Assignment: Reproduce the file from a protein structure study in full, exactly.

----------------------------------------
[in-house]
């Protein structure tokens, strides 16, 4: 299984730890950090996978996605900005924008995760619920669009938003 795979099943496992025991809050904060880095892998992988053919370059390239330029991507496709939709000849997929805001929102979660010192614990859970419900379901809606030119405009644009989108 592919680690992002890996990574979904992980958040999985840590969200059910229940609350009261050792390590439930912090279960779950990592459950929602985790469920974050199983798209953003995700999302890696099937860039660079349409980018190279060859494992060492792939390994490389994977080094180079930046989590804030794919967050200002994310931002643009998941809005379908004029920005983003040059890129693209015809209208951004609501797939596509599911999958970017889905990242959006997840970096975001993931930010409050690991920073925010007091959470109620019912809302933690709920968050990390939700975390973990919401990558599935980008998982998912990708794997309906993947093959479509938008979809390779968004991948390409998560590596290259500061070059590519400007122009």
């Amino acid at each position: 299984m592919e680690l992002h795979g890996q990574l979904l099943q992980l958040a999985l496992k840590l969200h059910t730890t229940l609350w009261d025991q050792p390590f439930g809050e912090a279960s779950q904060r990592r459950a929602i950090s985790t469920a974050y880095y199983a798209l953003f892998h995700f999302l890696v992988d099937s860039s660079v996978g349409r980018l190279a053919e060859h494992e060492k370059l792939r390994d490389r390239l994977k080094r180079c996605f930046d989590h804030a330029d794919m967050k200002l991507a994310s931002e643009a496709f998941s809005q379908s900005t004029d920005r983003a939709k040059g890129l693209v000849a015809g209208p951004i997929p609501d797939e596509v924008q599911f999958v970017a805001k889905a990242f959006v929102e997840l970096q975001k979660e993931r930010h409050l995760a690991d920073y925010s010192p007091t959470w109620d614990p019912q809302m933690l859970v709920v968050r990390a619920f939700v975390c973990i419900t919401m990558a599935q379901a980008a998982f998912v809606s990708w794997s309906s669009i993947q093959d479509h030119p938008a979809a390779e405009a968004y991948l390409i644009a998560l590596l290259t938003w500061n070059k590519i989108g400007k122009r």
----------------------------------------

[in-house]
């Protein structure tokens, strides 16, 4: 299984730890950090996978996605900005924008995760619920669009938003 795979099943496992025991809050904060880095892998992988053919370059390239330029991507496709939709000849997929805001929102979660010192614990859970419900379901809606030119405009644009989108 592919680690992002890996990574979904992980958040999985840590969200059910229940609350009261050792390590439930912090279960779950990592459950929602985790469920974050199983798209953003995700999302890696099937860039660079349409980018190279060859494992060492792939390994490389994977080094180079930046989590804030794919967050200002994310931002643009998941809005379908004029920005983003040059890129693209015809209208951004609501797939596509599911999958970017889905990242959006997840970096975001993931930010409050690991920073925010007091959470109620019912809302933690709920968050990390939700975390973990919401990558599935980008998982998912990708794997309906993947093959479509938008979809390779968004991948390409998560590596290259500061070059590519400007122009």
């Amino acid at each position: 299984m592919e680690l992002h795979g890996q990574l979904l099943q992980l958040a999985l496992k840590l969200h059910t730890t229940l609350w009261d025991q050792p390590f439930g809050e912090a279960s779950q904060r990592r459950a929602i950090s985790t469920a974050y880095y199983a798209l953003f892998h995700f999302l890696v992988d099937s860039s660079v996978g349409r980018l190279a053919e060859h494992e060492k370059l792939r390994d490389r390239l994977k080094r180079c996605f930046d989590h804030a330029d794919m967050k200002l991507a994310s931002e643009a496709f998941s809005q379908s900005t004029d920005r983003a939709k040059g890129l693209v000849a015809g209208p951004i997929p609501d797939e596509v924008q599911f999958v970017a805001k889905a990242f959006v929102e997840l970096q975001k979660e993931r930010h409050l995760a690991d920073y925010s010192p007091t959470w109620d614990p019912q809302m933690l859970v709920v968050r990390a619920f939700v975390c973990i419900t919401m990558a599935q379901a980008a998982f998912v809606s990708w794997s309906s669009i993947q093959d479509h030119p938008a979809a390779e405009a968004y991948l390409i644009a998560l590596l290259t938003w500061n070059k590519i989108g400007k122009r």